|B||0.1||0.01||565.60 ± 97.49||59.67 ± 0.92|
|C||0.1||0.05||133.60 ± 18.34||48.37 ± 0.31|
|D||0.1||0.1||347.43 ± 17.60||10.73 ± 0.59|
|E||0.1||0.3||492.63 ± 16.35||2.92 ± 0.16|
|F||0.3||0.005||331.73 ± 168.06||57.17 ± 2.28|
|G||0.3||0.01||562.73 ± 155.08||57.33 ± 2.06|
|H||0.3||0.05||241.90 ± 34.51||47.30 ± 0.53|
|I||0.3||0.1||239.30 ± 27.14||51.73 ± 1.25|
|J||0.3||0.3||214.93 ± 11.40||9.53 ± 0.40|
|K||0.5||0.005||906.97 ± 264.60||54.63 ± 2.26|
|L||0.5||0.01||498.30 ± 49.73||56.27 ± 0.95|
|M||0.5||0.05||90.88 ± 30.90||52.63 ± 2.53|
|N||0.5||0.1||213.50 ± 29.76||53.73 ± 3.33|
|O||0.5||0.3||130.56 ± 15.65||20.03 ± 1.46|
3.2. Morphology analysis of loaded CHT-NPs
A batch of CHT-NPs without cargo was synthesized and visualized using AFM imaging according to sample preparation N (Figure 3). Scan areas are (A) 5 μm × 5 μm and (B) 1 μm × 1 μm respectively for 3A and 3B. The distribution of nanoparticle diameters is reported in Figure 4 after post-processing of the AFM image.
Additionally, SEM images were performed upon samples with and without ampicillin cargo (Figure 5). Images 5A, 5B and 5C are from a CHT-NPs sample. It verifies that CHT-NPs have a dispersed, corrugated and spherical morphology with a diameter between 100 and 200 nm. Complementary, images 5D, 5E and 5F belong to 10 mg/ml ampicillin-loaded CHT-NPs sample with an
3.3. Encapsulation efficiency of loaded CHT-NPs
For encapsulation efficiency (Figure 6) the initial ampicillin concentration was compared against final encapsulated concentration (Figure 6(a)) and later transformed into
3.4. Release profile of loaded CHT-NP
A release profile was obtained for the ampicillin-loaded CHT-NPs (Figure 7). Released percentage was calculated in relation to the encapsulated ampicillin concentration. Release percentage oscillates between 5 and 20% across 24 h. The burst effect is clearly observable (between 0 and 2 h), to be later succeeded by a more stable behavior (from 2 to 18 h) and rising finally in the last stage (from 18 to 24 h). The observed pattern suggests that swelling of the first layer in the polymeric matrix releases a large amount of ampicillin in the medium (0–1 h), and becomes more stable until the innermost layers are reached, where the remaining contents are finally released. The latter is consistent with what is described by Carbinato et al.  for cross-linked pectin/high-amylose starch matrices.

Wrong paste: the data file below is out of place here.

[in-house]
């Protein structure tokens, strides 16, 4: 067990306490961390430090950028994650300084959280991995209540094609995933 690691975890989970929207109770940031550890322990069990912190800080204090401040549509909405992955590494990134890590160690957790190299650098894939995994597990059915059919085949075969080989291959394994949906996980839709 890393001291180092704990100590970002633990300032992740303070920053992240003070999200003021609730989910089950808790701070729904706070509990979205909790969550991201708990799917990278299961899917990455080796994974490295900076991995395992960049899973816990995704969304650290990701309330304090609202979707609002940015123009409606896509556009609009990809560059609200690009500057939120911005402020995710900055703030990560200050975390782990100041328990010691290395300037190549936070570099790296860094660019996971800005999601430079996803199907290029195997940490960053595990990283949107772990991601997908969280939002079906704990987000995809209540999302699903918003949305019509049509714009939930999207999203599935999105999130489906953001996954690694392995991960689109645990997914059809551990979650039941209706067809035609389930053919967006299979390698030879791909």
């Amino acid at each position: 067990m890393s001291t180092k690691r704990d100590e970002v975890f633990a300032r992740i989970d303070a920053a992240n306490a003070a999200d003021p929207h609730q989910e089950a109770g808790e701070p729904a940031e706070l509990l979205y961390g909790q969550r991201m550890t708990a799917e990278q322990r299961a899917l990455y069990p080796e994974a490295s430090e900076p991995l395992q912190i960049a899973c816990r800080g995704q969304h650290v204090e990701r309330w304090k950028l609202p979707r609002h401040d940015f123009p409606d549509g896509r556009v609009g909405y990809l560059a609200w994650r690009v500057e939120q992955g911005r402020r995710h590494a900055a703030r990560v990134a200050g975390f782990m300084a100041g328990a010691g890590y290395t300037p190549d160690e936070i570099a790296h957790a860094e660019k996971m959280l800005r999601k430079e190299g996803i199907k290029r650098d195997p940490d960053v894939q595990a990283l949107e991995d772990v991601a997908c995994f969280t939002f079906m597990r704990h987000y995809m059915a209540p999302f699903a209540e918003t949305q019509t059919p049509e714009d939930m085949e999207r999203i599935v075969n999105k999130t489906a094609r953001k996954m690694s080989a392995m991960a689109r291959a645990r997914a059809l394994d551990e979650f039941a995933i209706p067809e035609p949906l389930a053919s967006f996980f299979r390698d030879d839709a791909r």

3.5. Growth inhibition assays for
E. coliATCC 25922
Figure 8 shows the growth inhibition assays for
CHT-NPs synthesis was successfully achieved and the manipulation of CHT and TPP concentrations towards optimization for drug delivery resulted in smaller particles and increased surface charge. Besides, a detailed physicochemical characterization of CHT-NPs was obtained. CHT-NPs were able to encapsulate and release ampicillin. The encapsulation efficiency of ampicillin CHT-NPs exceeds 30% in most cases while antibiotic release maintains a relatively stable profile, ranging between 5 and 20% in a 24-hour period. A microbiological assay was used as proof of principle in order to verify the release of the antibiotic ampicillin from the CHT-NPs systems. Growth inhibition of the ampicillin-susceptible
In terms of the obtained release profile in a period of 24 h, several comparisons can be drawn in terms of other alternatives. The cumulative release profile, computed from data shown in Figure 7, indicates that less than 40% of the cargo was released after 24 h. Ampicillin-loaded electrospun poly(
Finally, the synthesis protocol of CHT-NPs elaborated in this study constitutes a platform for the analysis of the encapsulation of other antibiotics with different structures as well as for assays on other bacteria.
The authors wish to acknowledge funding and support from the National Center for Advanced Technology Studies (CeNAT) and the National Council of Rectors for the period comprehended between 2012 and 2015.
Conflict of interest
The authors have no conflict of interest to declare.